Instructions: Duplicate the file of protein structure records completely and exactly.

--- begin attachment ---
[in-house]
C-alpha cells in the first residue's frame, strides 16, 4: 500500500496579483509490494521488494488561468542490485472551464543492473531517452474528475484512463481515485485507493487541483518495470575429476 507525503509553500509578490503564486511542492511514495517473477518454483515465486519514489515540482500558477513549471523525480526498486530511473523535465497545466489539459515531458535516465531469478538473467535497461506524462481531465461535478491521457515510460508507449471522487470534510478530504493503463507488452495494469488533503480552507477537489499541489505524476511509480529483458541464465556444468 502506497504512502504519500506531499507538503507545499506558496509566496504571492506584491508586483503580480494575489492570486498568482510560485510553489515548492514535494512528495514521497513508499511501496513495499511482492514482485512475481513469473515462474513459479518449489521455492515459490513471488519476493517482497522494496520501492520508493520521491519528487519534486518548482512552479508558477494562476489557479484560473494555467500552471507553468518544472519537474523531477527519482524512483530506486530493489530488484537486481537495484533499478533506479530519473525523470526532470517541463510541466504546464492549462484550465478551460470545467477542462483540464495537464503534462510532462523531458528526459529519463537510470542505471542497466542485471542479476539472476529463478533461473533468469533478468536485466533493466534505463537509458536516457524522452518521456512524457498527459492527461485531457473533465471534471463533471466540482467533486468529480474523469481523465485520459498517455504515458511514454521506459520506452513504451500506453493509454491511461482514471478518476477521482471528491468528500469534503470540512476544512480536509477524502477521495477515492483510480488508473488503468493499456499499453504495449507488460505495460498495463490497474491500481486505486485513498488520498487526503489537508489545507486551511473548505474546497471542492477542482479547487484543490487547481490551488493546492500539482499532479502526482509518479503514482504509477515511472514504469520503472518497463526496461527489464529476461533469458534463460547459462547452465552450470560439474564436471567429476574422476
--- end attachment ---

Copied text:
[in-house]
C-alpha cells in the first residue's frame, strides 16, 4: 500500500496579483509490494521488494488561468542490485472551464543492473531517452474528475484512463481515485485507493487541483518495470575429476 507525503509553500509578490503564486511542492511514495517473477518454483515465486519514489515540482500558477513549471523525480526498486530511473523535465497545466489539459515531458535516465531469478538473467535497461506524462481531465461535478491521457515510460508507449471522487470534510478530504493503463507488452495494469488533503480552507477537489499541489505524476511509480529483458541464465556444468 502506497504512502504519500506531499507538503507545499506558496509566496504571492506584491508586483503580480494575489492570486498568482510560485510553489515548492514535494512528495514521497513508499511501496513495499511482492514482485512475481513469473515462474513459479518449489521455492515459490513471488519476493517482497522494496520501492520508493520521491519528487519534486518548482512552479508558477494562476489557479484560473494555467500552471507553468518544472519537474523531477527519482524512483530506486530493489530488484537486481537495484533499478533506479530519473525523470526532470517541463510541466504546464492549462484550465478551460470545467477542462483540464495537464503534462510532462523531458528526459529519463537510470542505471542497466542485471542479476539472476529463478533461473533468469533478468536485466533493466534505463537509458536516457524522452518521456512524457498527459492527461485531457473533465471534471463533471466540482467533486468529480474523469481523465485520459498517455504515458511514454521506459520506452513504451500506453493509454491511461482514471478518476477521482471528491468528500469534503470540512476544512480536509477524502477521495477515492483510480488508473488503468493499456499499453504495449507488460505495460498495463490497474491500481486505486485513498488520498487526503489537508489545507486551511473548505474546497471542492477542482479547487484543490487547481490551488493546492500539482499532479502526482509518479503514482504509477515511472514504469520503472518497463526496461527489464529476461533469458534463460547459462547452465552450470560439474564436471567429476574422476